By Prashob Menon, Class of 2017
At a recent TNDC I was introduced to someone who, after hearing I had grown up in Canada, promptly asked, “Yeah, but where are you really from?” Taken aback, I decided laughing and walking away was the most appropriate response. This isn’t the first time I’ve dealt with this question, but I’ve been asked it at an alarming rate since starting at Booth. To be honest, I don’t quite understand the question because, well, are you accusing me of lying? If so, why would I lie about being from Canada? Sure, Drake, maple syrup, and this Mountie are pretty cool, but c’mon… Before answering where I’m really from (I guarantee the answer is worth it), let me answer a more pressing one: why does it matter?
I’ve lived a peripatetic life thus far and attending Booth will only give me more opportunities to continue this lifestyle. We are being trained to become global thinkers and executives who can traverse different cultures with ease. Simply put, we’re in training to become global élites. You’ll likely find yourself working outside your home country one day and indeed some of you already have. The natural conclusion here is that you (or your children, should you choose to have any) will one day face the question: “So where are you really from?”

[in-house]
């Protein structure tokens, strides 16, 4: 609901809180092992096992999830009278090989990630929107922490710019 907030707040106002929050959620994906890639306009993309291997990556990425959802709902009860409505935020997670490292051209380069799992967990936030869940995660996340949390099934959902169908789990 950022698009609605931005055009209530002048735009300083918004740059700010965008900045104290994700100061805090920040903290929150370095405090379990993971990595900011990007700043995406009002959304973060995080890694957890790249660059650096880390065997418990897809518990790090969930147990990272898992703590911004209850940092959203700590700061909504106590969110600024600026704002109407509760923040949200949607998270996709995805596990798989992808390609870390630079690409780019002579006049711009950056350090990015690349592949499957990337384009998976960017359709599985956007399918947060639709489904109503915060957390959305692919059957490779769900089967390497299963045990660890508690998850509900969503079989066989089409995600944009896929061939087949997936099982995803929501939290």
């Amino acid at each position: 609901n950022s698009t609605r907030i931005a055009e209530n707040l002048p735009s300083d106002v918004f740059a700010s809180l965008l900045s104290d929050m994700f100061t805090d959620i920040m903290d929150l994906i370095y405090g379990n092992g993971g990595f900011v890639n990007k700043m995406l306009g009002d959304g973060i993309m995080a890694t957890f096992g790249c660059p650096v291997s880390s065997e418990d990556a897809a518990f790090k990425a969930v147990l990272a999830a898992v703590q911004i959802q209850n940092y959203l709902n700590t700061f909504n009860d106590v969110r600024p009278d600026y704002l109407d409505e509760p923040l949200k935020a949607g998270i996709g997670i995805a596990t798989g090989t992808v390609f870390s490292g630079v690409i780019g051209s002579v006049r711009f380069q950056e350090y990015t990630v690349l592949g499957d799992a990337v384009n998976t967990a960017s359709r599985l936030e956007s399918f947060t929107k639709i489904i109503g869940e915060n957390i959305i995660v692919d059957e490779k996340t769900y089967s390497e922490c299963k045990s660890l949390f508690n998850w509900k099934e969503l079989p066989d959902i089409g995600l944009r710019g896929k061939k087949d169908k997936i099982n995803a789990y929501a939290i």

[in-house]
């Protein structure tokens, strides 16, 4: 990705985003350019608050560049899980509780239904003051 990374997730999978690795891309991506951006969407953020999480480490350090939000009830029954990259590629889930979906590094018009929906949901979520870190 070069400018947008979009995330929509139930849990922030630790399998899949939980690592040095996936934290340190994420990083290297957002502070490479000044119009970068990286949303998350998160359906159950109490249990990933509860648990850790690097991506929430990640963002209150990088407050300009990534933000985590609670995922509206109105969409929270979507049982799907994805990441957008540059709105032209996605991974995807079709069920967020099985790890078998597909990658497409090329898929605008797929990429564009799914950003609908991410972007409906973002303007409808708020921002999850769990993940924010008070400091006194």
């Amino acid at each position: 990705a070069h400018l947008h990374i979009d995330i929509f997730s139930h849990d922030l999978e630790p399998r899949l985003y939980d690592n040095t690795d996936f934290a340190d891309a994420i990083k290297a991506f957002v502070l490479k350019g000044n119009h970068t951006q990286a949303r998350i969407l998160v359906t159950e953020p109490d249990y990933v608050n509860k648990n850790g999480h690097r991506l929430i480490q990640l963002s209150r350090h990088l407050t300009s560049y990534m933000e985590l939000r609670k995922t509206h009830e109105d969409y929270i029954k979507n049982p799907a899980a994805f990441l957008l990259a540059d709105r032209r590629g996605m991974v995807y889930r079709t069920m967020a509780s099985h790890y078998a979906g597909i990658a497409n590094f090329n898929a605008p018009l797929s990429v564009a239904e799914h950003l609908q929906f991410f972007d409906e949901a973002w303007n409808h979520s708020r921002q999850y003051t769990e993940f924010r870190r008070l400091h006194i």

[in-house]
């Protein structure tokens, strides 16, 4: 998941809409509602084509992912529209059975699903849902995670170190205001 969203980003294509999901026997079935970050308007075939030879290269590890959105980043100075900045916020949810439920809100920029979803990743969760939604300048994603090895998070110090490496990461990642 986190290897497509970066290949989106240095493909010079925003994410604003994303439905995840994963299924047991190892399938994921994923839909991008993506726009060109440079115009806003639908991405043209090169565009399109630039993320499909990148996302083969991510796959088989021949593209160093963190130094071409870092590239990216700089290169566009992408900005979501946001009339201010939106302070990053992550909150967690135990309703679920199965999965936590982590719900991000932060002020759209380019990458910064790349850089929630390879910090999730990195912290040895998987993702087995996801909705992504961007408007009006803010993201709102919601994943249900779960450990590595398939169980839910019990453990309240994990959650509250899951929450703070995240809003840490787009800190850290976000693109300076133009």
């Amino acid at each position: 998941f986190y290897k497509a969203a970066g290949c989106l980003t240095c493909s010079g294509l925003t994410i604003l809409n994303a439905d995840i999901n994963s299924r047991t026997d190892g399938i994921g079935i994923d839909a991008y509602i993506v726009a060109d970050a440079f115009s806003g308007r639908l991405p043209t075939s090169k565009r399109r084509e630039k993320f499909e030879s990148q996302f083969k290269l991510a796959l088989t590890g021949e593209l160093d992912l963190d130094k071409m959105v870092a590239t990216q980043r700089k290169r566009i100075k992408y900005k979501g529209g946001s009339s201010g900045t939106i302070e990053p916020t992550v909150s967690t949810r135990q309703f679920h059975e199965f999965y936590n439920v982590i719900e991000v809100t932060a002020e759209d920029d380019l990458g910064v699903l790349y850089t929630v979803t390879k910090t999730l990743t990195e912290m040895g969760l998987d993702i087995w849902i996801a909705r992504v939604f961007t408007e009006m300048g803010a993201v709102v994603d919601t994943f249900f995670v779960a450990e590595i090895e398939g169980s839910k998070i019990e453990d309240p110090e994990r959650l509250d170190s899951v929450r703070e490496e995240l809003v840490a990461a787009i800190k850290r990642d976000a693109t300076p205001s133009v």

Broadly speaking, this is a core result of immigration: people moving to places where their names are unfamiliar. Asking where people are ‘really’ from only serves to emphasize their ‘otherness’. It serves only to divide and isolate. “Where is your family from?” - what might seem like simply a more polite formulation - is actually far more accurate. It lets the respondent own their origin story. If they choose to reveal that their family is from somewhere different, then that’s fine. But where we’re really from doesn’t really matter. America is a land of immigrants who came here precisely to recreate themselves by shedding their inherited identities in favor of created ones.
So, now that we’ve dispatched with the secondary question, let’s move back to the primary one: where am I really from? Well, the answer depends on how far back you go. Personally, I prefer to go back about 5,000 years to when my ancestors lived in Africa but you may prefer to go further back. One of my distant relatives was actually a single-celled organism but, to be honest, we don’t mention him much since he also transitioned into a two-celled organism (we’re not biased just uncomfortable).
Prashob spent the last 5 years as a management consultant focusing on telecommunications, media, and technology. He also has an unhealthy addiction to Netflix and HBO, but what do “doctors” really know.